Patriots preview: The Krafts

Glen Farley

New England Patriots owner Robert Kraft has a vision for Patriot Place, the 1.3 million square-foot "super-regional lifestyle and entertainment center" being constructed on the grounds of Gillette Stadium.

"I want to make it a special place," said Kraft, "that people throughout New England will want to visit often."

Which is pretty much what he's made the stadium itself since purchasing the Patriots on Jan. 21, 1994.

Rewind to the day Kraft reached an agreement to purchase the team from James Busch Orthwein and become the fourth owner in the franchise's 35-year history.

"My objective in buying the Patriots," Kraft announced on that very day, "is to help bring a championship to New England."

History shows that Kraft has made good on his objective three times over in the 13 years he's owned the team.

Kraft's impact on the franchise was immediate.

The Patriots' sale to Kraft became official on Feb. 25, 1994. The following day, Patriots fans responded to the sale by braving a New England winter storm to purchase 5,958 season tickets, obliterating the previous franchise single-day sales record of 979.

That quickly, the Patriots began their transformation from laughingstock - a team that had gone 225-276-9 lifetime, 19-61 from 1989-93 - to rising stock.

How has Kraft's impact on the Patriots been felt since then?

Let us count the ways.

"In Kraft's first 13 seasons in the NFL (1994-2006), no other NFL team won more, or more often, than the New England Patriots," reads Kraft's biography in the team's media guide.

Public relations puff? Hardly.

In addition to their three Super Bowl crowns, the Patriots have claimed four AFC championships and seven AFC East titles with Kraft signing the checks.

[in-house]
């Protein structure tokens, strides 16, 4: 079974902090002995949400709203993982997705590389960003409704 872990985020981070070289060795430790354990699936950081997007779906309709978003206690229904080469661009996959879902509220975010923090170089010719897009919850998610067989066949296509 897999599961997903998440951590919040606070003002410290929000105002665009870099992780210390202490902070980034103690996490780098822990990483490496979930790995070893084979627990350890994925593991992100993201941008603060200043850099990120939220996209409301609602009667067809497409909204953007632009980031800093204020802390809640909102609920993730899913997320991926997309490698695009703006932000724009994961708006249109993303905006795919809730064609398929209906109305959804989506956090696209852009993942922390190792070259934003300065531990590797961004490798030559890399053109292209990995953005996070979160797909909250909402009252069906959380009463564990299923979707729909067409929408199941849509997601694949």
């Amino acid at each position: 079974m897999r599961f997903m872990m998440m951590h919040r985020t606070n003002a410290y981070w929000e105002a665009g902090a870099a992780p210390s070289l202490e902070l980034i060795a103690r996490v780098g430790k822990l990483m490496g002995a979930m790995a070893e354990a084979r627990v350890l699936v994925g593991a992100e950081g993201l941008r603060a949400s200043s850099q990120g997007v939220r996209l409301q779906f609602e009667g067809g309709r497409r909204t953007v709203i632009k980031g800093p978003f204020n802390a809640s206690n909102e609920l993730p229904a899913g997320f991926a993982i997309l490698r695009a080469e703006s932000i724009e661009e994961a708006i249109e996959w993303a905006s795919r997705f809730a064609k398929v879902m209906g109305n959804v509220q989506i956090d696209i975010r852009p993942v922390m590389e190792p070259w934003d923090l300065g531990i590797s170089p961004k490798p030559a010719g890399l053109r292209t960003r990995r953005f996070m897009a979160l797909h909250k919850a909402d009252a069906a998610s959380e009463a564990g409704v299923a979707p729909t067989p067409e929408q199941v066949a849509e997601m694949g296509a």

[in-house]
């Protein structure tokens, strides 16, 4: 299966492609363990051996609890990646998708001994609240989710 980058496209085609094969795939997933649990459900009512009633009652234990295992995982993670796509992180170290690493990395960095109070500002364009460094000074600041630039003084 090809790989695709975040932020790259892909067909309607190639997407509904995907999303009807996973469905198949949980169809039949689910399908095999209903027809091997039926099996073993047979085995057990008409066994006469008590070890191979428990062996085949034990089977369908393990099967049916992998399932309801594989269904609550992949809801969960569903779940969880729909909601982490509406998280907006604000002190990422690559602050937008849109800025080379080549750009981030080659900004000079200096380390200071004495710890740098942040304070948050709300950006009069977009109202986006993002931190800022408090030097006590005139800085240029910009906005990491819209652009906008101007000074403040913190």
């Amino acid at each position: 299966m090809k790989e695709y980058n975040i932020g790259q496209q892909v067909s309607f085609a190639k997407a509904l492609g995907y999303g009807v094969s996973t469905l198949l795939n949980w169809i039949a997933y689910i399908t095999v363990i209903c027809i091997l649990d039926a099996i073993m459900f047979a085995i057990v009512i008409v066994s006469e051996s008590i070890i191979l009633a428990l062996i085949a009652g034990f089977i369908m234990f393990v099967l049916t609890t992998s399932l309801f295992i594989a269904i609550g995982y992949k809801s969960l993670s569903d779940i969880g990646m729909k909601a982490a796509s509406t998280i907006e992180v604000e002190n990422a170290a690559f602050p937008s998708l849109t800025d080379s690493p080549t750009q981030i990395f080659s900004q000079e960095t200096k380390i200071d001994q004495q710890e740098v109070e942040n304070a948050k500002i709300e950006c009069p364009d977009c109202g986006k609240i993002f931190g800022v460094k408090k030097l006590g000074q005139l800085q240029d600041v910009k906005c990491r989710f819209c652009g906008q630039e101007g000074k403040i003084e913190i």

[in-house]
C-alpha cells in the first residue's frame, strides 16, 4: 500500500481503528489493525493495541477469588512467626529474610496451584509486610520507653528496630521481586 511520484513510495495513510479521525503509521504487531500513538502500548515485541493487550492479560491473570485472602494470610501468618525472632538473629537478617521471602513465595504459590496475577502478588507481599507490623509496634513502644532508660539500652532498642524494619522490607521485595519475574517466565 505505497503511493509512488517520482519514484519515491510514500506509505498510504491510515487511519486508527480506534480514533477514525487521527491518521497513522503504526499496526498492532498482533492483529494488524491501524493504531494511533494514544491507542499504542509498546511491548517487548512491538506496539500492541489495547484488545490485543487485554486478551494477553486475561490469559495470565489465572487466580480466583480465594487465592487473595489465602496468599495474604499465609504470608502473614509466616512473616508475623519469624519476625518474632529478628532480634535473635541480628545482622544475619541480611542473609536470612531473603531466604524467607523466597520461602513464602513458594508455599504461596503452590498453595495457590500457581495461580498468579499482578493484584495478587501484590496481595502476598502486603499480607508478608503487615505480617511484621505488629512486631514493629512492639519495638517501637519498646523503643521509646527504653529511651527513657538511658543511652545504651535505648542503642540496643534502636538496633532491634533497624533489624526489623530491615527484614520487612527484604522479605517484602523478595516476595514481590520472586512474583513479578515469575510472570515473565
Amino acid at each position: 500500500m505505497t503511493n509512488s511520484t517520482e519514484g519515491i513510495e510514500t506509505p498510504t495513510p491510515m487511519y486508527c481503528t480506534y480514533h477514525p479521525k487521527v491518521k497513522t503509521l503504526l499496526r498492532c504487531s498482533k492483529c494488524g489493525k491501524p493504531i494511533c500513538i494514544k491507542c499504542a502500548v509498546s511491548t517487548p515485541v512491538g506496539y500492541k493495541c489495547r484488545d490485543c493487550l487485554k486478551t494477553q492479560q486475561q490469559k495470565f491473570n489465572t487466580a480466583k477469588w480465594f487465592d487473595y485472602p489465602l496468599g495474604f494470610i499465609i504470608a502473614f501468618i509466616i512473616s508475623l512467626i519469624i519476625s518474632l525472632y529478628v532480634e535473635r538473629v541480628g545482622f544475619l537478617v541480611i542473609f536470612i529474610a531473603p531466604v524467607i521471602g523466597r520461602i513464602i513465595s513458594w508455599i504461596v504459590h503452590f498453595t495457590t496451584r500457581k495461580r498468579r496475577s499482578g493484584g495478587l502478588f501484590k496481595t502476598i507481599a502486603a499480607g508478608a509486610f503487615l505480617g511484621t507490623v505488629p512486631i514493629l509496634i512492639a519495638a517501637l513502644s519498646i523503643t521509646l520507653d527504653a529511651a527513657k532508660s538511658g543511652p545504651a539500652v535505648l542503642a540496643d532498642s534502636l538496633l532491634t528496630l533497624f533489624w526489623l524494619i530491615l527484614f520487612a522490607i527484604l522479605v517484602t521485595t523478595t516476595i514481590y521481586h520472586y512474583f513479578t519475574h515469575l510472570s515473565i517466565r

During that time, the Patriots have registered more wins (144), including more playoff victories (15), than any other NFL team, all the while compiling the league's highest winning percentage both overall (.629) and in the postseason (.714).

Now, Bill Belichick may have a little something to do with that. Then again, who hired the guy, erasing the mistake he made with Pete Carroll, and was willing to surrender a first-round draft pick to acquire his coaching rights to do it?

Come 2002, the Patriots had a home befitting NFL kings, leaving the long-since-outdated Foxboro Stadium to open Gillette, the state-of-the-art stadium that is the House That Kraft Built.

He built it; they have continued to come.

New England fans have packed Gillette since it opened, selling the stadium out for every Patriots home game, extending a streak that dates back to the 1994 season opener under Kraft.

Winners on the field and off it, in 2005 the Patriots were tabbed "The Best Team in Sports," the value of the franchise placed at $1 billion.

Soon, the stadium they call their home will have neighbors such Bass Pro Shops and Bed, Bath & Beyond, Christmas Tree Shops and Circuit City - the four stores scheduled to open Patriot Place in November.

Come the fall of 2008, the $325 million stadium will be surrounded by a $350 million complex that will feature a 14-screen Cinema DeLux movie theater with seating for 3,000, a live entertainment venue that will seat 500, a 100,000-square-foot medical facility, a Patriots museum (the Hall at Patriots Place), retail shops, restaurants, and a 150-room Renaissance Hotel & Spa.